The Characteristics of a Classical Education

Four Characteristics of a Classical Education

The natural application of the above theological and philosophical foundations of a Catholic education is the classical approach to educating the child.  The classical principles of education have ancient Greek, Jewish and Roman roots—a pedagogy of learning which produced nothing less than the unparalleled intellectual and cultural development of Western Civilization.  This approach can be expressed in many ways but can be captured in four key components:

  1. The Natural Stages of Learning—The child’s three natural stages of cognitive development are the basis of an overall structure of classical learning from Kindergarten to 12th grade—the trivium.
  2. Focus on Language: Beyond the use of language, the classical approach develops a child’s appreciation and understanding of language as the key driver of more perceptive thought.
  3. Developing Thought and the Unity of Knowledge: All subjects possess an internal unity as well as a unity beyond themselves.  The classical educator intentionally leads students into a thoughtful experience of these unities, inspiring the child to greater sensitivity to and exploration of the Truth, of Goodness and Beauty.
  4. History as Organizing Principle: Subject specific learning is grasped in its meaning and depth, beyond its utility, only when understood from the perspective of its historical development.

I. The Natural Stages of Learning

A classical education partitions the goals, activities and content of a child’s learning into three fundamental stages of learning which are aligned     to the natural development of a child’s inclinations and cognitive capacities.

Grammar Stage (Kindergarten – 4th Grade): This age’s distinguishing cognitive capacity is memorization.  In this stage the ‘grammar of learning’ or, the verbal, written and conceptual building blocks of future thought and under-standing is built up through memorization strategies involving repetition, rhyme, song, etc.  The fundamental elements or tools of reading, writing, mathematics, history, linguistics and the study of nature are put into place to be built upon in a child’s succeeding stages of learning.  The three cognitive goals in this stage of learning are:  1) Paying attention as a willful activity of attending, 2) Memorization as an exercise and development of this faculty, 3) Imitating as an ability to recognize key elements and being able to replicate them afterward, both in the correct sequence and accurately.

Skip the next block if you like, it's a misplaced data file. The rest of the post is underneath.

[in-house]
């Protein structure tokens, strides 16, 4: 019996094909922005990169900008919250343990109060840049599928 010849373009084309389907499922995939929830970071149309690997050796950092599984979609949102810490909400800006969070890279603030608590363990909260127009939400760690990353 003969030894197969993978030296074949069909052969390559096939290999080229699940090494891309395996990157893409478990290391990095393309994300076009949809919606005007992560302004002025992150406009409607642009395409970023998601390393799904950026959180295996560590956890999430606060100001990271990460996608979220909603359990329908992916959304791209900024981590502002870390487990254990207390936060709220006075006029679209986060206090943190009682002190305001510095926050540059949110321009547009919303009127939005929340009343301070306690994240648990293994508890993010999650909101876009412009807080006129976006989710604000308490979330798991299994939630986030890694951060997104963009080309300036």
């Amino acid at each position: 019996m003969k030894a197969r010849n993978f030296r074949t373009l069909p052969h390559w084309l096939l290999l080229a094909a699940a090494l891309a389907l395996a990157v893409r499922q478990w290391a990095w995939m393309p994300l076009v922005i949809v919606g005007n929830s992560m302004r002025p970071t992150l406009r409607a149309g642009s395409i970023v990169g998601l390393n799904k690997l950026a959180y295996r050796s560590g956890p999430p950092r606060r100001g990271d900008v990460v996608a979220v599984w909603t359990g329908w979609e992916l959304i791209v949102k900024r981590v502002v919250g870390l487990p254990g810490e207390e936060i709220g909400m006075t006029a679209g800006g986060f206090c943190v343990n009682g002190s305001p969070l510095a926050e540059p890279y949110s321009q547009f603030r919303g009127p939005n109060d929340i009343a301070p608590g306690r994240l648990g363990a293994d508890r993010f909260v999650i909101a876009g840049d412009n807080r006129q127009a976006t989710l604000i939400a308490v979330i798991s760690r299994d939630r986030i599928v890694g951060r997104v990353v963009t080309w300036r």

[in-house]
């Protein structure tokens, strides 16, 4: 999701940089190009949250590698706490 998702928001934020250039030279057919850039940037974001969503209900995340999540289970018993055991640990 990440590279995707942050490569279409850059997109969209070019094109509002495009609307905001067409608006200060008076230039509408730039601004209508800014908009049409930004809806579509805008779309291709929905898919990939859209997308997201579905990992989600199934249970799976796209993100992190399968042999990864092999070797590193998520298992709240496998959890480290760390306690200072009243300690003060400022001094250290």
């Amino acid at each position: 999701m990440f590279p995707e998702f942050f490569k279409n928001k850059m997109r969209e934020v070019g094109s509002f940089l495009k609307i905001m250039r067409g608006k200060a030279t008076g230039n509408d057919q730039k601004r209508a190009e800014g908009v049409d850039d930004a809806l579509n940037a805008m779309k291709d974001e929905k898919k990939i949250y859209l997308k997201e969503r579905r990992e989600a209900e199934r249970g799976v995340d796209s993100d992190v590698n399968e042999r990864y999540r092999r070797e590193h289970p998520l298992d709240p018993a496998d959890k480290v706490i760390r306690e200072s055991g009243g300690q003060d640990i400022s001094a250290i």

Logic Stage (5th – 8th Grade):  This age’s distinguishing cognitive capacity is to experience meaning or to understand.  Students at this stage are guided by the educator posing essential questions, which promotes key habits of deeper thought, including:  organizing, comparing and contrasting, conducting research, ordering ideas, and writing from another’s perspective.  This approach comes to include an introduction to the elements of argumentation, formal logic and debate.  Students are trained in creating written exposition that is organized, carefully worded and informed.  There are three cognitive goals in this stage of learning:  1)  Prioritizing and summarizing details by identifying the few, key elements that define the content, 2) Identifying similarities and differences through comparing and contrasting key ideas and essential details, 3) Making and evaluating inferences based on partial evidence and prior knowledge.

Rhetorical Stage (9th – 12th Grade):  This age’s distinguishing capacity is to apply, judge and express learning.  In high school classical education settings, students are guided in analyzing, synthesizing, deriving judgements and communicating persuasively their positions.

 

II. Focus on Language